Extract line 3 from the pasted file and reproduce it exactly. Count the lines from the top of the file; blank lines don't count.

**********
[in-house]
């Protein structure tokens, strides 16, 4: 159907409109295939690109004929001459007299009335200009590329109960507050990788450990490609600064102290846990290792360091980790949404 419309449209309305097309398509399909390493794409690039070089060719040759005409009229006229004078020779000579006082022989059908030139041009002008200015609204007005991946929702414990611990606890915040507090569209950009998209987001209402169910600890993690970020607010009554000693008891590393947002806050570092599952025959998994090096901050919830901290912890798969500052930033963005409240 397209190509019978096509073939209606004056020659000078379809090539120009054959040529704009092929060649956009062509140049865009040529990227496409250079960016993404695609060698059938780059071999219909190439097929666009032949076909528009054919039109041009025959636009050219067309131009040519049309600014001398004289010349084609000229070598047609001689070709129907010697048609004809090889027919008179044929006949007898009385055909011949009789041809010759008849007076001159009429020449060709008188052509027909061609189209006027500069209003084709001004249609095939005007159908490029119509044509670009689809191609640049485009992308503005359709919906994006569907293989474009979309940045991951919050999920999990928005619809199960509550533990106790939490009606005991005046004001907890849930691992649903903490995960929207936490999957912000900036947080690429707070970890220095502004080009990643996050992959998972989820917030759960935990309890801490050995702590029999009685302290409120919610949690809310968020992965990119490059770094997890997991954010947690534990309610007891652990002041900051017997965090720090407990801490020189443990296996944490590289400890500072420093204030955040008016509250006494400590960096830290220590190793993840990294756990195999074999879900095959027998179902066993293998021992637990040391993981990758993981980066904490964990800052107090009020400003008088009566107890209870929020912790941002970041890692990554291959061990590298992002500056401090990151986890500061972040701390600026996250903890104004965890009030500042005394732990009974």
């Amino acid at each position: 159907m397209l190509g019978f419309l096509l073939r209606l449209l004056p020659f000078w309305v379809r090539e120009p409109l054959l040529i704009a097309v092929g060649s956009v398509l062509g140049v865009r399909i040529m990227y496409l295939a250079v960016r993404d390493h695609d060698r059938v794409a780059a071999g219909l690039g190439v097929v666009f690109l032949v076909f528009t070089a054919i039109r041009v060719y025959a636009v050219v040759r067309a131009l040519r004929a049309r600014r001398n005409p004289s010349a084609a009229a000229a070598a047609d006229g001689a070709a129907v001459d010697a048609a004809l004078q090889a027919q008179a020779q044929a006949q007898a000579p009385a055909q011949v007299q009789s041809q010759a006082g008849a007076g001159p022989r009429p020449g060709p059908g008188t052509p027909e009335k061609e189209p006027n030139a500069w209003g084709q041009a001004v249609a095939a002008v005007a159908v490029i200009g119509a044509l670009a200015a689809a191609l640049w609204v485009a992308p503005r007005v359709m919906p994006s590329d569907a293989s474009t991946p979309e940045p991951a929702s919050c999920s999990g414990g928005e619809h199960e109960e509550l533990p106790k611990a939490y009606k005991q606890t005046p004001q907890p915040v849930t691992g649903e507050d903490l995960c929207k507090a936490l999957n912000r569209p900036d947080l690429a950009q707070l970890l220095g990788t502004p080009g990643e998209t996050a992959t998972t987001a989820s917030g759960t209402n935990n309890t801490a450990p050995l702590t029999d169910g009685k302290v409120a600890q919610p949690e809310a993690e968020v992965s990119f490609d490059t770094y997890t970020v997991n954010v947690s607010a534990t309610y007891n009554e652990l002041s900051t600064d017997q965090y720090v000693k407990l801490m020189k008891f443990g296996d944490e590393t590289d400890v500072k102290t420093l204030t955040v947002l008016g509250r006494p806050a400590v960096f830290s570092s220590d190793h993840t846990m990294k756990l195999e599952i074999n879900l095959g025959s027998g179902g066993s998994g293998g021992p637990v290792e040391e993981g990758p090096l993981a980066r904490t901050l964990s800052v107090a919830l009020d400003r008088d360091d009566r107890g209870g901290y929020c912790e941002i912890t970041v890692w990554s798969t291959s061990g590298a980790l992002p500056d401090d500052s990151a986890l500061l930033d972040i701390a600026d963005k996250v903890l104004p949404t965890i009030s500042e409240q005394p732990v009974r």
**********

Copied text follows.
């Amino acid at each position: 159907m397209l190509g019978f419309l096509l073939r209606l449209l004056p020659f000078w309305v379809r090539e120009p409109l054959l040529i704009a097309v092929g060649s956009v398509l062509g140049v865009r399909i040529m990227y496409l295939a250079v960016r993404d390493h695609d060698r059938v794409a780059a071999g219909l690039g190439v097929v666009f690109l032949v076909f528009t070089a054919i039109r041009v060719y025959a636009v050219v040759r067309a131009l040519r004929a049309r600014r001398n005409p004289s010349a084609a009229a000229a070598a047609d006229g001689a070709a129907v001459d010697a048609a004809l004078q090889a027919q008179a020779q044929a006949q007898a000579p009385a055909q011949v007299q009789s041809q010759a006082g008849a007076g001159p022989r009429p020449g060709p059908g008188t052509p027909e009335k061609e189209p006027n030139a500069w209003g084709q041009a001004v249609a095939a002008v005007a159908v490029i200009g119509a044509l670009a200015a689809a191609l640049w609204v485009a992308p503005r007005v359709m919906p994006s590329d569907a293989s474009t991946p979309e940045p991951a929702s919050c999920s999990g414990g928005e619809h199960e109960e509550l533990p106790k611990a939490y009606k005991q606890t005046p004001q907890p915040v849930t691992g649903e507050d903490l995960c929207k507090a936490l999957n912000r569209p900036d947080l690429a950009q707070l970890l220095g990788t502004p080009g990643e998209t996050a992959t998972t987001a989820s917030g759960t209402n935990n309890t801490a450990p050995l702590t029999d169910g009685k302290v409120a600890q919610p949690e809310a993690e968020v992965s990119f490609d490059t770094y997890t970020v997991n954010v947690s607010a534990t309610y007891n009554e652990l002041s900051t600064d017997q965090y720090v000693k407990l801490m020189k008891f443990g296996d944490e590393t590289d400890v500072k102290t420093l204030t955040v947002l008016g509250r006494p806050a400590v960096f830290s570092s220590d190793h993840t846990m990294k756990l195999e599952i074999n879900l095959g025959s027998g179902g066993s998994g293998g021992p637990v290792e040391e993981g990758p090096l993981a980066r904490t901050l964990s800052v107090a919830l009020d400003r008088d360091d009566r107890g209870g901290y929020c912790e941002i912890t970041v890692w990554s798969t291959s061990g590298a980790l992002p500056d401090d500052s990151a986890l500061l930033d972040i701390a600026d963005k996250v903890l104004p949404t965890i009030s500042e409240q005394p732990v009974r």